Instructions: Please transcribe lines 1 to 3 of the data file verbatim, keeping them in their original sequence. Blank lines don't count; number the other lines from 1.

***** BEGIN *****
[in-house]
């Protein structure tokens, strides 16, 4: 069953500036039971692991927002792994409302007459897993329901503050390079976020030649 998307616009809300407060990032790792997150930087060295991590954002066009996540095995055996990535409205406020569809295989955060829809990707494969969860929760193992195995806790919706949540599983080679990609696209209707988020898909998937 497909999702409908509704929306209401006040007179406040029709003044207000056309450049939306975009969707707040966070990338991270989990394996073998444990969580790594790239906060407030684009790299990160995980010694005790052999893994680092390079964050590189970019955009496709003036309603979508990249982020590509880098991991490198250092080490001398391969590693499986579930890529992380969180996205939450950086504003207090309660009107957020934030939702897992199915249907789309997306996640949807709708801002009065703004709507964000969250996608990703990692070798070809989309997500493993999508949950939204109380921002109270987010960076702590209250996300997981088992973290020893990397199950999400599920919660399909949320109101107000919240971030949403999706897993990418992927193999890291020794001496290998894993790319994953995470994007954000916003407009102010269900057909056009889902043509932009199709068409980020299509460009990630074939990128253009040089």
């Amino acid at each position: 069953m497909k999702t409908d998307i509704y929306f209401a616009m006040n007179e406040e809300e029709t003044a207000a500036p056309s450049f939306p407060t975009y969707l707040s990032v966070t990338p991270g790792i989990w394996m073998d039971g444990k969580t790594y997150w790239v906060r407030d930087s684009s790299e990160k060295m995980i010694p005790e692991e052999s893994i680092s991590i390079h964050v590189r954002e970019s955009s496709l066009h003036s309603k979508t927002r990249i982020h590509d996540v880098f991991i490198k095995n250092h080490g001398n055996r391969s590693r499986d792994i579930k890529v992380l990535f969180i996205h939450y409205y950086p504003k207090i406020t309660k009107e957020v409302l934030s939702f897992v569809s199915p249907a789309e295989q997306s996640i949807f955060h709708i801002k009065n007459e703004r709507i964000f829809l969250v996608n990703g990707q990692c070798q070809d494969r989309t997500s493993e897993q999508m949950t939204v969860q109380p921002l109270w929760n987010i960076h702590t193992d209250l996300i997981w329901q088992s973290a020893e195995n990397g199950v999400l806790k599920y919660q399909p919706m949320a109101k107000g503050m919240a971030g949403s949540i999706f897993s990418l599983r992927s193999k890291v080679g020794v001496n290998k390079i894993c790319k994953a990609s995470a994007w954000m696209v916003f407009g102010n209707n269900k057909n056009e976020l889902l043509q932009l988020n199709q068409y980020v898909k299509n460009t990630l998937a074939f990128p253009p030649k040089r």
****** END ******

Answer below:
[in-house]
């Protein structure tokens, strides 16, 4: 069953500036039971692991927002792994409302007459897993329901503050390079976020030649 998307616009809300407060990032790792997150930087060295991590954002066009996540095995055996990535409205406020569809295989955060829809990707494969969860929760193992195995806790919706949540599983080679990609696209209707988020898909998937 497909999702409908509704929306209401006040007179406040029709003044207000056309450049939306975009969707707040966070990338991270989990394996073998444990969580790594790239906060407030684009790299990160995980010694005790052999893994680092390079964050590189970019955009496709003036309603979508990249982020590509880098991991490198250092080490001398391969590693499986579930890529992380969180996205939450950086504003207090309660009107957020934030939702897992199915249907789309997306996640949807709708801002009065703004709507964000969250996608990703990692070798070809989309997500493993999508949950939204109380921002109270987010960076702590209250996300997981088992973290020893990397199950999400599920919660399909949320109101107000919240971030949403999706897993990418992927193999890291020794001496290998894993790319994953995470994007954000916003407009102010269900057909056009889902043509932009199709068409980020299509460009990630074939990128253009040089």
């Amino acid at each position: 069953m497909k999702t409908d998307i509704y929306f209401a616009m006040n007179e406040e809300e029709t003044a207000a500036p056309s450049f939306p407060t975009y969707l707040s990032v966070t990338p991270g790792i989990w394996m073998d039971g444990k969580t790594y997150w790239v906060r407030d930087s684009s790299e990160k060295m995980i010694p005790e692991e052999s893994i680092s991590i390079h964050v590189r954002e970019s955009s496709l066009h003036s309603k979508t927002r990249i982020h590509d996540v880098f991991i490198k095995n250092h080490g001398n055996r391969s590693r499986d792994i579930k890529v992380l990535f969180i996205h939450y409205y950086p504003k207090i406020t309660k009107e957020v409302l934030s939702f897992v569809s199915p249907a789309e295989q997306s996640i949807f955060h709708i801002k009065n007459e703004r709507i964000f829809l969250v996608n990703g990707q990692c070798q070809d494969r989309t997500s493993e897993q999508m949950t939204v969860q109380p921002l109270w929760n987010i960076h702590t193992d209250l996300i997981w329901q088992s973290a020893e195995n990397g199950v999400l806790k599920y919660q399909p919706m949320a109101k107000g503050m919240a971030g949403s949540i999706f897993s990418l599983r992927s193999k890291v080679g020794v001496n290998k390079i894993c790319k994953a990609s995470a994007w954000m696209v916003f407009g102010n209707n269900k057909n056009e976020l889902l043509q932009l988020n199709q068409y980020v898909k299509n460009t990630l998937a074939f990128p253009p030649k040089r």